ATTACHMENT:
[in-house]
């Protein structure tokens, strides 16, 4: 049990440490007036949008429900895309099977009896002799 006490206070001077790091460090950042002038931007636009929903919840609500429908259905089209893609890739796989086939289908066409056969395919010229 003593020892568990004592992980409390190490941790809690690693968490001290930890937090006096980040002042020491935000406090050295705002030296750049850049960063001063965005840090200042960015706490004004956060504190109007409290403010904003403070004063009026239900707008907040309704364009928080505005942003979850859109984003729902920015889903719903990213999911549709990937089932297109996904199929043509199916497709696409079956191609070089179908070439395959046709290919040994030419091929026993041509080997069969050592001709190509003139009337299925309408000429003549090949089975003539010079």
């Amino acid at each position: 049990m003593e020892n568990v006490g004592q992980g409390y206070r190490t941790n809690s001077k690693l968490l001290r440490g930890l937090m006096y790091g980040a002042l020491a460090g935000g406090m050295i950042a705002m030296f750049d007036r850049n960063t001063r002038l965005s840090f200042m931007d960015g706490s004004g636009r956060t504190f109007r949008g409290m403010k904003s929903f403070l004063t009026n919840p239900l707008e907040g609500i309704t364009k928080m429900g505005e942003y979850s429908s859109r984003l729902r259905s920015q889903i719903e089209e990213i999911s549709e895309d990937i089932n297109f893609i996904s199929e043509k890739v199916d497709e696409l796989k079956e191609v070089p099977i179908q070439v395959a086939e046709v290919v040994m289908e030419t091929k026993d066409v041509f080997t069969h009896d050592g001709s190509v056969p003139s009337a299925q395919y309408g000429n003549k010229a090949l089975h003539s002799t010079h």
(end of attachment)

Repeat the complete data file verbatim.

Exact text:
[in-house]
């Protein structure tokens, strides 16, 4: 049990440490007036949008429900895309099977009896002799 006490206070001077790091460090950042002038931007636009929903919840609500429908259905089209893609890739796989086939289908066409056969395919010229 003593020892568990004592992980409390190490941790809690690693968490001290930890937090006096980040002042020491935000406090050295705002030296750049850049960063001063965005840090200042960015706490004004956060504190109007409290403010904003403070004063009026239900707008907040309704364009928080505005942003979850859109984003729902920015889903719903990213999911549709990937089932297109996904199929043509199916497709696409079956191609070089179908070439395959046709290919040994030419091929026993041509080997069969050592001709190509003139009337299925309408000429003549090949089975003539010079």
């Amino acid at each position: 049990m003593e020892n568990v006490g004592q992980g409390y206070r190490t941790n809690s001077k690693l968490l001290r440490g930890l937090m006096y790091g980040a002042l020491a460090g935000g406090m050295i950042a705002m030296f750049d007036r850049n960063t001063r002038l965005s840090f200042m931007d960015g706490s004004g636009r956060t504190f109007r949008g409290m403010k904003s929903f403070l004063t009026n919840p239900l707008e907040g609500i309704t364009k928080m429900g505005e942003y979850s429908s859109r984003l729902r259905s920015q889903i719903e089209e990213i999911s549709e895309d990937i089932n297109f893609i996904s199929e043509k890739v199916d497709e696409l796989k079956e191609v070089p099977i179908q070439v395959a086939e046709v290919v040994m289908e030419t091929k026993d066409v041509f080997t069969h009896d050592g001709s190509v056969p003139s009337a299925q395919y309408g000429n003549k010229a090949l089975h003539s002799t010079h």